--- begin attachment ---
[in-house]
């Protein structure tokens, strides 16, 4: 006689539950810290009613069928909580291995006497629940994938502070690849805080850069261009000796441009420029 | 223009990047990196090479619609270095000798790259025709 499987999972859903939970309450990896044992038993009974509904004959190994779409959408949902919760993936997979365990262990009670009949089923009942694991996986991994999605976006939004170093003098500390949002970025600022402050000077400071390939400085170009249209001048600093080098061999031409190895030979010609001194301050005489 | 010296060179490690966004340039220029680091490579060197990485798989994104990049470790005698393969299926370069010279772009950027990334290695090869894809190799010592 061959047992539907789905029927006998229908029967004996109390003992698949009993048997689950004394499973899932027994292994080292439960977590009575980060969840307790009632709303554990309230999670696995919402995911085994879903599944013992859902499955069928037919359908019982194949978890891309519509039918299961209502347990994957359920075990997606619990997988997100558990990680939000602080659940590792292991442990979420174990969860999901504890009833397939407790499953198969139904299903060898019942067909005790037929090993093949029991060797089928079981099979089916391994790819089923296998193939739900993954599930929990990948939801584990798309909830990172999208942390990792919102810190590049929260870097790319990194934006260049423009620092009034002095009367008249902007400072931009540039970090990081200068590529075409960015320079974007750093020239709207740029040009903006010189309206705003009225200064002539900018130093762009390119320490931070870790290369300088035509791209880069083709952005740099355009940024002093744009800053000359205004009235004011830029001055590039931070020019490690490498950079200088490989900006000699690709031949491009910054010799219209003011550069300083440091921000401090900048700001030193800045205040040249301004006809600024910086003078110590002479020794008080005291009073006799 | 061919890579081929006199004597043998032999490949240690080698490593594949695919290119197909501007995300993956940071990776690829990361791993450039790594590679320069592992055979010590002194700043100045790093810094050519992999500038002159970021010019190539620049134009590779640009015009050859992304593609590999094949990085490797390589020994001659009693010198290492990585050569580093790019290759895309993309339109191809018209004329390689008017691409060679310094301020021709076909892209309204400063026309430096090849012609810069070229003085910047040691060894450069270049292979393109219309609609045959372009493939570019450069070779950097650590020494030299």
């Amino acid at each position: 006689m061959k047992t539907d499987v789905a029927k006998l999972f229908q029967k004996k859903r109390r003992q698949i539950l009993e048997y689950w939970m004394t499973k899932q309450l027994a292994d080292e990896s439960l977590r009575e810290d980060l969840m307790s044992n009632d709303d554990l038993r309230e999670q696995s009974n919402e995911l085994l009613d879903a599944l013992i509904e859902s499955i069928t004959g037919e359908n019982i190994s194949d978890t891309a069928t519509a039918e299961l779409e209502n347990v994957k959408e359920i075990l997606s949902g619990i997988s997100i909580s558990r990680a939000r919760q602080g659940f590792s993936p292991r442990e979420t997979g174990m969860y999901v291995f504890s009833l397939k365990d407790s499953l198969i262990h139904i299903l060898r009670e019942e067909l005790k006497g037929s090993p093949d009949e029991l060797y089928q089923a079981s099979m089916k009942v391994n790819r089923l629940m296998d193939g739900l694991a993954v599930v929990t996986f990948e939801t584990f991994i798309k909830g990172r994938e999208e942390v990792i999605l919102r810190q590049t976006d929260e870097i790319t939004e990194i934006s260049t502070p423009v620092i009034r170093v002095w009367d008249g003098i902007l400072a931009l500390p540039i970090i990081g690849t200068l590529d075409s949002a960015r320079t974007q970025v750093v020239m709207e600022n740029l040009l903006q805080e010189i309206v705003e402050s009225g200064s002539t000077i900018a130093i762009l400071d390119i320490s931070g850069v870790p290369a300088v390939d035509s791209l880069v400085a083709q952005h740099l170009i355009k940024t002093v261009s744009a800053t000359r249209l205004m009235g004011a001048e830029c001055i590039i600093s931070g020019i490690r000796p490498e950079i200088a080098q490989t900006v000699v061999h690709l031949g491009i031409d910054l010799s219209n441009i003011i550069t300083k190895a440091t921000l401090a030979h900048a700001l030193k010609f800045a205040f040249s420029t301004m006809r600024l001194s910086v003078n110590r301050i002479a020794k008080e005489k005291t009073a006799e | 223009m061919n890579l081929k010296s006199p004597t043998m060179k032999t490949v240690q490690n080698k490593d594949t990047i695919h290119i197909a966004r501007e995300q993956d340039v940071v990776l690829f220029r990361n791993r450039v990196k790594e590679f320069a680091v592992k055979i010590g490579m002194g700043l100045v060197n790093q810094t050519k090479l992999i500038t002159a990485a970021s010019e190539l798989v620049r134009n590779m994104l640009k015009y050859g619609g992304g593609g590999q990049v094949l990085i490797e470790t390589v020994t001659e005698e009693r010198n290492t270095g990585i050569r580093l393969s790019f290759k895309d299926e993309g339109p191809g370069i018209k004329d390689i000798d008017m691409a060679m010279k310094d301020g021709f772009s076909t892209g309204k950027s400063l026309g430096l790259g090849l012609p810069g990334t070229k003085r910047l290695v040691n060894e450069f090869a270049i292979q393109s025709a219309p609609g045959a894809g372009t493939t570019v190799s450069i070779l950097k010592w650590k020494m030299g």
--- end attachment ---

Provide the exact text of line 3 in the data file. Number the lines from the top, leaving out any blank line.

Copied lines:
């Amino acid at each position: 006689m061959k047992t539907d499987v789905a029927k006998l999972f229908q029967k004996k859903r109390r003992q698949i539950l009993e048997y689950w939970m004394t499973k899932q309450l027994a292994d080292e990896s439960l977590r009575e810290d980060l969840m307790s044992n009632d709303d554990l038993r309230e999670q696995s009974n919402e995911l085994l009613d879903a599944l013992i509904e859902s499955i069928t004959g037919e359908n019982i190994s194949d978890t891309a069928t519509a039918e299961l779409e209502n347990v994957k959408e359920i075990l997606s949902g619990i997988s997100i909580s558990r990680a939000r919760q602080g659940f590792s993936p292991r442990e979420t997979g174990m969860y999901v291995f504890s009833l397939k365990d407790s499953l198969i262990h139904i299903l060898r009670e019942e067909l005790k006497g037929s090993p093949d009949e029991l060797y089928q089923a079981s099979m089916k009942v391994n790819r089923l629940m296998d193939g739900l694991a993954v599930v929990t996986f990948e939801t584990f991994i798309k909830g990172r994938e999208e942390v990792i999605l919102r810190q590049t976006d929260e870097i790319t939004e990194i934006s260049t502070p423009v620092i009034r170093v002095w009367d008249g003098i902007l400072a931009l500390p540039i970090i990081g690849t200068l590529d075409s949002a960015r320079t974007q970025v750093v020239m709207e600022n740029l040009l903006q805080e010189i309206v705003e402050s009225g200064s002539t000077i900018a130093i762009l400071d390119i320490s931070g850069v870790p290369a300088v390939d035509s791209l880069v400085a083709q952005h740099l170009i355009k940024t002093v261009s744009a800053t000359r249209l205004m009235g004011a001048e830029c001055i590039i600093s931070g020019i490690r000796p490498e950079i200088a080098q490989t900006v000699v061999h690709l031949g491009i031409d910054l010799s219209n441009i003011i550069t300083k190895a440091t921000l401090a030979h900048a700001l030193k010609f800045a205040f040249s420029t301004m006809r600024l001194s910086v003078n110590r301050i002479a020794k008080e005489k005291t009073a006799e | 223009m061919n890579l081929k010296s006199p004597t043998m060179k032999t490949v240690q490690n080698k490593d594949t990047i695919h290119i197909a966004r501007e995300q993956d340039v940071v990776l690829f220029r990361n791993r450039v990196k790594e590679f320069a680091v592992k055979i010590g490579m002194g700043l100045v060197n790093q810094t050519k090479l992999i500038t002159a990485a970021s010019e190539l798989v620049r134009n590779m994104l640009k015009y050859g619609g992304g593609g590999q990049v094949l990085i490797e470790t390589v020994t001659e005698e009693r010198n290492t270095g990585i050569r580093l393969s790019f290759k895309d299926e993309g339109p191809g370069i018209k004329d390689i000798d008017m691409a060679m010279k310094d301020g021709f772009s076909t892209g309204k950027s400063l026309g430096l790259g090849l012609p810069g990334t070229k003085r910047l290695v040691n060894e450069f090869a270049i292979q393109s025709a219309p609609g045959a894809g372009t493939t570019v190799s450069i070779l950097k010592w650590k020494m030299g």